"But the" demon of revolution "L. Trotsky did not trust the former officers," writes Alexander Matveyev, "he believed that" these eagles "wanted to make the" red fleet "white, and in an insulting manner refused Kazakov to return to the sky." And soon the pilot Sergei Modrakh, who appeared in St. Petersburg, announced the recruitment of Russian pilots by the Englishman Sir Gil into the British Slavic corps, formed in Arkhangelsk, for transfer to France in order to continue the war with the Germans. “Kazakov hesitated,” recalls Matveyev as ases, “but Modrakh persuaded him.”

When the Russian aviators asked when they would be sent to the European theater of war, the corps commander Colonel Moller answered: “Where the Bolsheviks are, there are Germans. Why would you go looking for them? Fight here. " An airfield was identified - in the town of Bereznik. They quickly retrained to fly on sea boats - "sopvichs". They suffered heavy losses in battles. A sad cemetery of dead pilots with propellers on their graves has grown near the airfield.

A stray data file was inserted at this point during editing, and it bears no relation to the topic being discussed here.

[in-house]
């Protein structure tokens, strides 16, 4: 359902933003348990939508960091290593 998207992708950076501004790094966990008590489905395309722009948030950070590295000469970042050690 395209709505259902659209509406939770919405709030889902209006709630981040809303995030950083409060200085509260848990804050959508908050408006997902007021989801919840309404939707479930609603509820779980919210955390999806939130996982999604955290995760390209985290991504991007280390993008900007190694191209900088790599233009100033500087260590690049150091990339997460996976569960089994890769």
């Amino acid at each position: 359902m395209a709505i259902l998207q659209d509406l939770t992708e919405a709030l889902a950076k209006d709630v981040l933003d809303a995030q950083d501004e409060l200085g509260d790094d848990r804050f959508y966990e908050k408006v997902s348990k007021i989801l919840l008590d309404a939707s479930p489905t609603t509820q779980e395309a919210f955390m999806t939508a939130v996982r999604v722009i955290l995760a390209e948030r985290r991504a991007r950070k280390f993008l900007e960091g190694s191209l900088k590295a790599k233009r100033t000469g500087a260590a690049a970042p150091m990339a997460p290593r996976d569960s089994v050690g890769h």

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In January 1919, Kazakov met the formidable flying boat of the Russian aircraft designer Dmitry Grigorovich over the Northern Dvina - "nine", which had poured lead on the "sopwith".Alexander Kazakov out of habit answered - and shot down … Edgar Meos, according to Alexander Matveyev, explains: “Having shot down the flying boat of the Red Air Fleet, he finally blocked his path of return to Soviet Russia. But Lieutenant Anikin, who ran over to the Red Army, was accepted, he is flying …"